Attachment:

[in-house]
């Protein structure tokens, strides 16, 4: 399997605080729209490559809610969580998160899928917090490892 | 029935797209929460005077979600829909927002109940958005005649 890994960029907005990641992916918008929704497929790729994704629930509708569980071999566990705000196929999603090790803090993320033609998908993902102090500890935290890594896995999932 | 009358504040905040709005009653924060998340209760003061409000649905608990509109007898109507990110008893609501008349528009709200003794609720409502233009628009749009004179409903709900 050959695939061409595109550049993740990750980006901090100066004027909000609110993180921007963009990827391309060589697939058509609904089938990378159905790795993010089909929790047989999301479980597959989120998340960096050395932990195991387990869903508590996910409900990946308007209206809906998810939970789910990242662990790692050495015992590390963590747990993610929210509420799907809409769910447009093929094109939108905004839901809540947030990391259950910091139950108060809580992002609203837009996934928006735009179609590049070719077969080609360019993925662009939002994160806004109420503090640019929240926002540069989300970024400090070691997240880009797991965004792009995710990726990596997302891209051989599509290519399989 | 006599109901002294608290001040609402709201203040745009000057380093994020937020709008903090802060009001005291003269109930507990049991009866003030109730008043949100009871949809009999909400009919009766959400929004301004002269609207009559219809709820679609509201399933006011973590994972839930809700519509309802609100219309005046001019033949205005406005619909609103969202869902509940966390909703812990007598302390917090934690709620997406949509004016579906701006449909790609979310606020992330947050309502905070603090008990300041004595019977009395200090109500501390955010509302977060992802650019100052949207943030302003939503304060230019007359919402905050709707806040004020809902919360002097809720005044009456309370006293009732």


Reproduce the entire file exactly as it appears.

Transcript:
[in-house]
């Protein structure tokens, strides 16, 4: 399997605080729209490559809610969580998160899928917090490892 | 029935797209929460005077979600829909927002109940958005005649 890994960029907005990641992916918008929704497929790729994704629930509708569980071999566990705000196929999603090790803090993320033609998908993902102090500890935290890594896995999932 | 009358504040905040709005009653924060998340209760003061409000649905608990509109007898109507990110008893609501008349528009709200003794609720409502233009628009749009004179409903709900 050959695939061409595109550049993740990750980006901090100066004027909000609110993180921007963009990827391309060589697939058509609904089938990378159905790795993010089909929790047989999301479980597959989120998340960096050395932990195991387990869903508590996910409900990946308007209206809906998810939970789910990242662990790692050495015992590390963590747990993610929210509420799907809409769910447009093929094109939108905004839901809540947030990391259950910091139950108060809580992002609203837009996934928006735009179609590049070719077969080609360019993925662009939002994160806004109420503090640019929240926002540069989300970024400090070691997240880009797991965004792009995710990726990596997302891209051989599509290519399989 | 006599109901002294608290001040609402709201203040745009000057380093994020937020709008903090802060009001005291003269109930507990049991009866003030109730008043949100009871949809009999909400009919009766959400929004301004002269609207009559219809709820679609509201399933006011973590994972839930809700519509309802609100219309005046001019033949205005406005619909609103969202869902509940966390909703812990007598302390917090934690709620997406949509004016579906701006449909790609979310606020992330947050309502905070603090008990300041004595019977009395200090109500501390955010509302977060992802650019100052949207943030302003939503304060230019007359919402905050709707806040004020809902919360002097809720005044009456309370006293009732």